Only the fallo or dispositive part of 2 judgments were read (resulting to only 15 minutes judicial proceedings).During the reading of the judgment, witnesses said Joseph Estrada cried; his wife, Luisa Ejercito Estrada, Jackie Ejercito Lopez, San Juan Mayor Joseph Victor "JV" Ejercito, (Estrada's son with Guia Gomez), other family members and mistresses (including, Laarni Enriquez) all wept during the promulgation by the clerk.

Estrada's lawyer Estelito Mendoza stated that Estrada will file a motion for reconsideration (before September 27) of the 262-page Judgment and then appeal the verdict to the High Tribunal. The Philippine Chamber of Commerce and Industry said it will support a presidential pardon for Estrada. Jinggoy Estrada said The people will receive this with moral outrage and disgust. The time of reckoning will come. That time may not be too far now. ``This verdict is intended to legitimize the occupancy of an illegal tenant in Malacanang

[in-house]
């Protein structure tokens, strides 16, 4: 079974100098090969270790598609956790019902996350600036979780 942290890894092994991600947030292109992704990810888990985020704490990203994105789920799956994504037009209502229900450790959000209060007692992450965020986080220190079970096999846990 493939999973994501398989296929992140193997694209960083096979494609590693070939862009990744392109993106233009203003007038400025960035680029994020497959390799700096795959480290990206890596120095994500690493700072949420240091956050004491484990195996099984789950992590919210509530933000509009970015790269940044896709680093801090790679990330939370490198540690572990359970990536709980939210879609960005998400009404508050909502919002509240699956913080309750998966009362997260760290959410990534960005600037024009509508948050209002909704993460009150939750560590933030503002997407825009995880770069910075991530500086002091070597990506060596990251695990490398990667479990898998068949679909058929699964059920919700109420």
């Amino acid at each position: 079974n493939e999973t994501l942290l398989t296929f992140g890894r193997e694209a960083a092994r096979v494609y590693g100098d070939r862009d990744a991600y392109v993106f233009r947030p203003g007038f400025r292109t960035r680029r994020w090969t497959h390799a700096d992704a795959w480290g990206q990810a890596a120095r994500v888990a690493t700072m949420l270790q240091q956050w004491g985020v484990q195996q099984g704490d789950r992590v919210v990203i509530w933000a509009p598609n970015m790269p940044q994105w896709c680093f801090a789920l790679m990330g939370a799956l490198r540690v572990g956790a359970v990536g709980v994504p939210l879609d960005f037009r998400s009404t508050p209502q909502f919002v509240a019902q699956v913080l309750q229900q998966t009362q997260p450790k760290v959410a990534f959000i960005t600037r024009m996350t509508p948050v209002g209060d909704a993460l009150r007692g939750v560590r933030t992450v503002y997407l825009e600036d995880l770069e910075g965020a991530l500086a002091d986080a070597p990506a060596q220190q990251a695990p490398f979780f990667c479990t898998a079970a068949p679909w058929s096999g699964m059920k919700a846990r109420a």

Estrada, in Filipino Barong Tagalog (pineapple fibre dress shirt and cream trousers) with his trademark wristband stated that "I thought the role of justice would prevail here but really it's a kangaroo court." President Gloria Macapagal Arroyo stated that the court's decision must be accepted: "We hope and pray that the rule of law will prevail." Estrada's counsel Rene A.V. Saguisag issued the statement:"VICTORS' JUSTICE" - "It's victors' justice. It's ruling class justice. The special division (of the court) was programmed to convict. We never had a chance." Estrada will appeal the verdict and would be under automatic review at the Supreme Court of the Philippines.